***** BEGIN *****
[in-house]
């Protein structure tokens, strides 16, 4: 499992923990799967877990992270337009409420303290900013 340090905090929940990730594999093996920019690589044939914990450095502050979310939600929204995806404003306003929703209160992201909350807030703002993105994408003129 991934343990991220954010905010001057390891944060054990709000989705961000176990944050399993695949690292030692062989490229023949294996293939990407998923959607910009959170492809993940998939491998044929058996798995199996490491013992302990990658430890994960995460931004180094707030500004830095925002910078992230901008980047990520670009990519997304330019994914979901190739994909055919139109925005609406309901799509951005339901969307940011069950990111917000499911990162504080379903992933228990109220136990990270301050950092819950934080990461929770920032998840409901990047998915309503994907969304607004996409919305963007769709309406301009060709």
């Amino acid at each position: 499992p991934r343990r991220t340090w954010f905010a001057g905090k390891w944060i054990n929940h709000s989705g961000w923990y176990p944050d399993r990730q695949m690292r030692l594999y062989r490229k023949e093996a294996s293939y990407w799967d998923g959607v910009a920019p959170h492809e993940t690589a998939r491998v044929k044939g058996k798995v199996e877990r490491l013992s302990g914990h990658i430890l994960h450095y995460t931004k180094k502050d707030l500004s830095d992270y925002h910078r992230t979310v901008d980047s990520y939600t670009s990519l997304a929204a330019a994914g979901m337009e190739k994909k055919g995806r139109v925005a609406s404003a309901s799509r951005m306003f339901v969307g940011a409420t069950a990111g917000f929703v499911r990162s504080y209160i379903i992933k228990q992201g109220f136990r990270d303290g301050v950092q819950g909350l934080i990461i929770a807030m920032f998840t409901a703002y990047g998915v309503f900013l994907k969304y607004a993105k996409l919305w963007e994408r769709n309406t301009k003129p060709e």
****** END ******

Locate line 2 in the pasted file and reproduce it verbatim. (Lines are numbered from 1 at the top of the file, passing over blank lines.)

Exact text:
């Protein structure tokens, strides 16, 4: 499992923990799967877990992270337009409420303290900013 340090905090929940990730594999093996920019690589044939914990450095502050979310939600929204995806404003306003929703209160992201909350807030703002993105994408003129 991934343990991220954010905010001057390891944060054990709000989705961000176990944050399993695949690292030692062989490229023949294996293939990407998923959607910009959170492809993940998939491998044929058996798995199996490491013992302990990658430890994960995460931004180094707030500004830095925002910078992230901008980047990520670009990519997304330019994914979901190739994909055919139109925005609406309901799509951005339901969307940011069950990111917000499911990162504080379903992933228990109220136990990270301050950092819950934080990461929770920032998840409901990047998915309503994907969304607004996409919305963007769709309406301009060709």